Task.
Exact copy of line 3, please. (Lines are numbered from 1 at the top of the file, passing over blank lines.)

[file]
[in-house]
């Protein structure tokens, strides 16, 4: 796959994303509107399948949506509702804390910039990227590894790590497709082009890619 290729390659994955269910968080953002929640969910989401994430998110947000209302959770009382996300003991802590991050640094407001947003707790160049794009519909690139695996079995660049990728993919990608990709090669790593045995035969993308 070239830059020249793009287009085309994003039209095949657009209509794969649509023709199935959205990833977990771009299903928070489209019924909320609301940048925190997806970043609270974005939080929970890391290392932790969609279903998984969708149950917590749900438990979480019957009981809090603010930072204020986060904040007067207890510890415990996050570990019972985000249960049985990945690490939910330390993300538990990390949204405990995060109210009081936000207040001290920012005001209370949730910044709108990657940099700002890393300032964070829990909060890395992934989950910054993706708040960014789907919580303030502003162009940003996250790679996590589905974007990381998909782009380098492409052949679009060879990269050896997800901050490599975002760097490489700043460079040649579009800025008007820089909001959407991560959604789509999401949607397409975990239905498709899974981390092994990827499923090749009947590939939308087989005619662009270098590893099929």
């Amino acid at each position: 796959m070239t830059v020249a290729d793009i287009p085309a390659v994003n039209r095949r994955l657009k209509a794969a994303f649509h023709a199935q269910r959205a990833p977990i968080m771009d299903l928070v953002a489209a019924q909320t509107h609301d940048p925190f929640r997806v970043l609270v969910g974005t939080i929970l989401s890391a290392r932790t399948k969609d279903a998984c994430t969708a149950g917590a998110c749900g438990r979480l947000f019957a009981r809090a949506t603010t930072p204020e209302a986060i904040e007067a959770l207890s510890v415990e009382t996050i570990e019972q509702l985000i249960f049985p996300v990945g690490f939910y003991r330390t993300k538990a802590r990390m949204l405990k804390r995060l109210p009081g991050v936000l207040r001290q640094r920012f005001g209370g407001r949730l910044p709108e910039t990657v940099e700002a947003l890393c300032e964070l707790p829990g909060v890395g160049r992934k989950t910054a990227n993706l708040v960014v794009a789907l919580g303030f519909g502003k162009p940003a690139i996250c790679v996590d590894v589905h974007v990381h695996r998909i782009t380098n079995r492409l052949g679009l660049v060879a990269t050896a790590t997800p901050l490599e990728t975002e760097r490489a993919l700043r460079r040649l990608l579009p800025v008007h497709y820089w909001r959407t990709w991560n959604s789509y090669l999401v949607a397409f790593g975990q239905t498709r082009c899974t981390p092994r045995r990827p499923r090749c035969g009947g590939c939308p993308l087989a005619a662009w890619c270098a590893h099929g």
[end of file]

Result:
């Amino acid at each position: 796959m070239t830059v020249a290729d793009i287009p085309a390659v994003n039209r095949r994955l657009k209509a794969a994303f649509h023709a199935q269910r959205a990833p977990i968080m771009d299903l928070v953002a489209a019924q909320t509107h609301d940048p925190f929640r997806v970043l609270v969910g974005t939080i929970l989401s890391a290392r932790t399948k969609d279903a998984c994430t969708a149950g917590a998110c749900g438990r979480l947000f019957a009981r809090a949506t603010t930072p204020e209302a986060i904040e007067a959770l207890s510890v415990e009382t996050i570990e019972q509702l985000i249960f049985p996300v990945g690490f939910y003991r330390t993300k538990a802590r990390m949204l405990k804390r995060l109210p009081g991050v936000l207040r001290q640094r920012f005001g209370g407001r949730l910044p709108e910039t990657v940099e700002a947003l890393c300032e964070l707790p829990g909060v890395g160049r992934k989950t910054a990227n993706l708040v960014v794009a789907l919580g303030f519909g502003k162009p940003a690139i996250c790679v996590d590894v589905h974007v990381h695996r998909i782009t380098n079995r492409l052949g679009l660049v060879a990269t050896a790590t997800p901050l490599e990728t975002e760097r490489a993919l700043r460079r040649l990608l579009p800025v008007h497709y820089w909001r959407t990709w991560n959604s789509y090669l999401v949607a397409f790593g975990q239905t498709r082009c899974t981390p092994r045995r990827p499923r090749c035969g009947g590939c939308p993308l087989a005619a662009w890619c270098a590893h099929g």